The President is Missing by Bill Clinton and James Patterson

Century | 2018 (4 June) | 515p | Bought copy | Buy the book

The President is Missing by Bill Clinton and James PattersonPresident Jonathan Duncan is in trouble. Cyberterrorist attacks are on the rise and the President is about to face a special hearing that will accuse him of negotiating with the most feared and hated terrorist of them all, Suliman Cindoruk. The odds of the President being impeached are high. But no matter what his people advise, Duncan’s mind is not on the hearing. Something terrible is about to happen, a countdown to disaster has begun, and the President is going to need all of his wits and cunning to confront it. He has just three days. And it’s a battle he must fight almost on his own because there is a traitor in the White House and Duncan knows that, whoever it is, they must be close to him. With so few to trust, and a lethal assassin on the loose, the President must break all of the rules.

The hype surrounding the launch of The President is Missing has been such fun that I couldn’t resist buying it the day the book came out. I love political and action thrillers and so I wasn’t going to miss out on this one (and the Waterstones edition I bought had red sprayed edges – irresistible). This is presented as Bill Clinton’s first novel but I’m sure I’m not the only one to speculate about how much of this is actually written by Clinton and how much is the work of old master James Patterson. But more than who put the words on the page, what fascinates me, and what especially drew me to the book, is the thought that here we might have a firsthand look into the workings of the White House inner sanctum. While I don’t think that I actually gained any more insight than I would get from watching a series or two of The West Wing, I did like the feeling that the small details were probably accurate, such as the descriptions of the President’s early morning schedule. The little things like that.

Now and again, though, the presence of Bill Clinton is keenly felt and most especially during the intermittent Presidential info dumps. Passages in which Clinton has his say about how the office of the President should function. There is also at one point a long speech. But these moments are few and far between (although I think we could have done without the speech at such a crucial point) and don’t slow the action down too much. And after all, it would be hard to deny Bill Clinton the chance to have his say in what is his book. Party politics, though, doesn’t play a part, although it’s not hard to guess which party the bad guys in government represent.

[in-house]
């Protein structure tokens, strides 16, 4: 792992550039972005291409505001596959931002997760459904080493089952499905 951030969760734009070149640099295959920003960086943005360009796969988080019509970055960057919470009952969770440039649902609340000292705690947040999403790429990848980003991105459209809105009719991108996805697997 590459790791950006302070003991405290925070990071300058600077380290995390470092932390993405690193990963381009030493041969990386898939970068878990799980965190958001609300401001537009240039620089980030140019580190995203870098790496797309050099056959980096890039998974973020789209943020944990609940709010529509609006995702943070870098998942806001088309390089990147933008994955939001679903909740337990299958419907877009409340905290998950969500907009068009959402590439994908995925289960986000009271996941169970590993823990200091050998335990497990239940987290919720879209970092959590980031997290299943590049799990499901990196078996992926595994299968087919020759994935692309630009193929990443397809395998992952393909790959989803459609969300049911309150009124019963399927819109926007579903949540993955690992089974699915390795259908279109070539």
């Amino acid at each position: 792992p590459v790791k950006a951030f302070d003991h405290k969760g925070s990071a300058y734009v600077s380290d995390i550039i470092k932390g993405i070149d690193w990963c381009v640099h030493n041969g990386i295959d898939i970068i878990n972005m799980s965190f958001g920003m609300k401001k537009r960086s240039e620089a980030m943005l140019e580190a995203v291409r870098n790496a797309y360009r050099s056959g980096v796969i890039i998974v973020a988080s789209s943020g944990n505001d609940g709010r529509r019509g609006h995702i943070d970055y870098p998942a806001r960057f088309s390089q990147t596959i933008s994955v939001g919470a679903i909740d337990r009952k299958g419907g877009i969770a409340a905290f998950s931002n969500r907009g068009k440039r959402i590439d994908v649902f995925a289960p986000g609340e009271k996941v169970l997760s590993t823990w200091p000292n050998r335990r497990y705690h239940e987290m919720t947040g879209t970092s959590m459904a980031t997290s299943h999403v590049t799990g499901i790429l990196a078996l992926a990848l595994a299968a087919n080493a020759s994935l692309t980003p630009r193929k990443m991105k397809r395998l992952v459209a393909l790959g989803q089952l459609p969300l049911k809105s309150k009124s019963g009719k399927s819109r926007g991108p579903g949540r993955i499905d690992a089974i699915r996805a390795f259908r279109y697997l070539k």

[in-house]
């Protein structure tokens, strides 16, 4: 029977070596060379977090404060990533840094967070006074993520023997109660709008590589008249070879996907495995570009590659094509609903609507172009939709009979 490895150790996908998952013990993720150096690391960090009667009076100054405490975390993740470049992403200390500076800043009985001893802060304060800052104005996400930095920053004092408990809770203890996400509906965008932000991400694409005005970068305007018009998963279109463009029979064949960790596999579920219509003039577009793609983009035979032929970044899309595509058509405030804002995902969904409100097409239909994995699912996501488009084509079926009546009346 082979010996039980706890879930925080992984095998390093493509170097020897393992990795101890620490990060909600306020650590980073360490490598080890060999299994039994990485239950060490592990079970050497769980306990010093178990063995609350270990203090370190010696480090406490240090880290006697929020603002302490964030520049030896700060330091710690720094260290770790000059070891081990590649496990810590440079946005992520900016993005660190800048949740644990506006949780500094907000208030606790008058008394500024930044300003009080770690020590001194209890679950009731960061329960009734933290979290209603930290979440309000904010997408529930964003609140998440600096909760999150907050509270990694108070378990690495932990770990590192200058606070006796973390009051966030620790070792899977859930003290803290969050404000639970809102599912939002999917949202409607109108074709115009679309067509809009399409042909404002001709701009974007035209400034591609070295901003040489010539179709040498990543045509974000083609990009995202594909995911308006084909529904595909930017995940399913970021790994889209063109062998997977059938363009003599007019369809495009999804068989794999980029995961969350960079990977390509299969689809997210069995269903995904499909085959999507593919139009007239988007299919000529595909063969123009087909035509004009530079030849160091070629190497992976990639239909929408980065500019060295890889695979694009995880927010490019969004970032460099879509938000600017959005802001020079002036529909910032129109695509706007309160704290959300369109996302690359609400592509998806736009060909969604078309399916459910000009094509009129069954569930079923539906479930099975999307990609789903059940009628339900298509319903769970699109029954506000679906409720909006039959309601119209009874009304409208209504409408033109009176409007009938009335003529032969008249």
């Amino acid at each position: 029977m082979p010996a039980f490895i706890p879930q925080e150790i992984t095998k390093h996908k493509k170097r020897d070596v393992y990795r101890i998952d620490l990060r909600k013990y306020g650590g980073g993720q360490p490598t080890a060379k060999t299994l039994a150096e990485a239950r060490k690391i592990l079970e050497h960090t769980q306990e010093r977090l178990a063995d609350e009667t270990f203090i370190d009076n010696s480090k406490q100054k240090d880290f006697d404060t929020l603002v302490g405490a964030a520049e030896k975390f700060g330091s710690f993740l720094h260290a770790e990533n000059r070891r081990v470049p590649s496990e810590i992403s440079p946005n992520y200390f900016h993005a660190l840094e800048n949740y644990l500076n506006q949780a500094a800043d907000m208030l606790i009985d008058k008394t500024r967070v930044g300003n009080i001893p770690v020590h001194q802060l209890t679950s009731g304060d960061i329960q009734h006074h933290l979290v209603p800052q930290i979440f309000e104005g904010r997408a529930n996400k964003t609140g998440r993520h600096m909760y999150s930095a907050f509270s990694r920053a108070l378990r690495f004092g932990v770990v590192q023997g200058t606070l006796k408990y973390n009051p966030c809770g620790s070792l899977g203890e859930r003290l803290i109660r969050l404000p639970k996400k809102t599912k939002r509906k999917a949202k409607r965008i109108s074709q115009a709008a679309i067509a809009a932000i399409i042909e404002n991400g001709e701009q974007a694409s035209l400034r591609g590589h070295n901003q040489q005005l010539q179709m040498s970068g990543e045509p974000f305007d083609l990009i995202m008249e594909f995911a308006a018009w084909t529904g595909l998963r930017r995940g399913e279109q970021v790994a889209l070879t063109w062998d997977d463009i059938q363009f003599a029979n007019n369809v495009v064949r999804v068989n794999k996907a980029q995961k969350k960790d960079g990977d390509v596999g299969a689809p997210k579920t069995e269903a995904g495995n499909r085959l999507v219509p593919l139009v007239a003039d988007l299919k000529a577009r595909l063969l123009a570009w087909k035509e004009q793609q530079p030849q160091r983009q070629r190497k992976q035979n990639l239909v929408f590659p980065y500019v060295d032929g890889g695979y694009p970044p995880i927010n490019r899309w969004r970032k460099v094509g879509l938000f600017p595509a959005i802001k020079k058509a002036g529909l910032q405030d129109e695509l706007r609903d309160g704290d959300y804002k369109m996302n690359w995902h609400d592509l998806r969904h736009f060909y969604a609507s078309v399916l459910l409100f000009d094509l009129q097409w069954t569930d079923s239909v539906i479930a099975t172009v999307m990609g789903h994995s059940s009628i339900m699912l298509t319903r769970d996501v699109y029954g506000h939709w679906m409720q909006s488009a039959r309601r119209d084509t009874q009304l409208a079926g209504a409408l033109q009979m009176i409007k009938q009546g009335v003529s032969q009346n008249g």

But of course much of the action of the novel takes place far outside the comfort zone of any President – fortunately – and so most of the time we’re in more conventional thriller territory and it is undoubtedly thrilling! This is one of those books that you keep on reading very late into the night, saying that you’ll read just one more chapter. But, because the chapters are so short and numerous, it’s so hard to stop. Much of the narrative is told by President Duncan in the present tense. This pumps the action along, with the tension ramped up even further by the continual ticking of the countdown clock.

The plot is timely and frightening. Cyberterroism, hackers, saboteurs – these are all fearful beasts – and the stakes here are enormously high and they feel real. There are minor confusions in the plot, there are occasions when we don’t know if a twist is a twist or just a ruse, and that irritated me a little. We also have our conventional thriller types, such as the glamorous and deadly female assassin, and sometimes there is a slight feeling of an anticlimax. But having said all that, I went into The President is Missing with an open mind and, as a thriller lover, I found so much to enjoy here. The pages flew through the fingers and I read all 500 pages or so in a couple of days. If I’d have been off work, I’d have read it in a day. The President is Missing is the very definition of a page turner as all good thrillers should be and I’m really glad I read it. I’m not so sure that the title is a useful one, though, but that’s another matter. If you enjoy action thrillers, give it a twirl! And look out for the editions with the gorgeous red sprayed edges.

Other review
James Patterson with Marshall Karp – NYPD Red 5

3 thoughts on “The President is Missing by Bill Clinton and James Patterson

  1. BookerTalk

    I did a double take when I saw this in the shop the other week – was it really THAT Clinton!! But then I saw a review and realised yes it was indeed. Like you I was wondering how much he really wrote as opposed to giving the ideas

  2. Pingback: Book Review: Bookish Wrap-up by - The Bibliofile

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